The 1994 National Non-Fed Beef Quality Audit showed that bruises on cattle cost the beef industry $3.91/animal marketed and $30 million annually (Grandin, 1995). Data show that cattle with excitable temperament ratings produced a higher incidence of borderline dark cutter carcasses than cattle with calm temperament ratings (Voisinet et al., 1997a). Studies on temperament of cattle indicate that lower growth rate and reduced meat quality are associated with greater reactivity of animals during handling as indicated by their chute score (Voisinet et al., 1997a, 1997b). Studies to determine the amount of stress on farm animals during routine handling often have shown variable results and are difficult to interpret as related to animal welfare. It is important to breed animals with a calm disposition to reduce stress and to improve both productivity and welfare. Increasing public concern about animal welfare is a major reason why major restaurant companies and supermarkets are auditing handling and stunning practices in the United States and abroad (Grandin, 1997). Genetics also affects an animals response to stress. However, over-selection for docility may have detrimental effects on economically important traits, such as maternal ability (Grandin, 1997). Therefore, before engaging in a selection program to improve temperament, further research is needed to evaluate the genetic variation for temperament and the potential relationship between reactivity to handling and other traits such as productivity and maternal ability (Grignard et al., 2001).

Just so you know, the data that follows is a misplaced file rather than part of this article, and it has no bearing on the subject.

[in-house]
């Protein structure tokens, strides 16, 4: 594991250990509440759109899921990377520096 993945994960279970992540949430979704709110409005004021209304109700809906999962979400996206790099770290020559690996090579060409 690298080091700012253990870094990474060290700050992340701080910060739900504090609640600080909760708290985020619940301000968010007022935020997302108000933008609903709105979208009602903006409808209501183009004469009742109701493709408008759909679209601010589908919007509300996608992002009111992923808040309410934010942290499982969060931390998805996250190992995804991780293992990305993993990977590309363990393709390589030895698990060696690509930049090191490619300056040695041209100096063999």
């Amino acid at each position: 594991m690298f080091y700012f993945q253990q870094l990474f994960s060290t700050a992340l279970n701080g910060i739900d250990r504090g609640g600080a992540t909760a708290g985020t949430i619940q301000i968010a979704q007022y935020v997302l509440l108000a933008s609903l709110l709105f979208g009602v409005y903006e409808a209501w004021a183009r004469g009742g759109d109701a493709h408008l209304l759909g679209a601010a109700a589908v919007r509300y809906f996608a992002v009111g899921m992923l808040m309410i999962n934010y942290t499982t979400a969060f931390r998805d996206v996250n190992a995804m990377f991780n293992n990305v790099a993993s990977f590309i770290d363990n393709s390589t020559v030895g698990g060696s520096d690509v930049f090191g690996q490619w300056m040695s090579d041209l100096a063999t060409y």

Objective 4. Using phenotypes and pedigrees animal breeders have developed statistical tools that have contributed to significant changes in the characteristics and performance of the worlds beef cattle populations. These changes have enhanced gross performance and efficiency of beef production resulting in a more stable, relatively inexpensive protein supply.

Previous multi-state beef cattle research projects (S-10, S-243, and S-277) have been successful in leveraging resources from several locations. However, in hindsight technological advances in DNA research have not been utilized because DNA samples from animal populations were not collected and stored. The current proposal would establish protocols for establishment of a DNA bank that could be used in studies for parent-of-origin effects and QTL x environment interactions. Objectives 1, 2, and 3 outline numerous variables that can be measured or evaluated with benefits derived from their analysis. Objective 4 seeks to extend the benefits to take advantage of emerging technologies by preservation of DNA obtained from animals used in the other three objectives.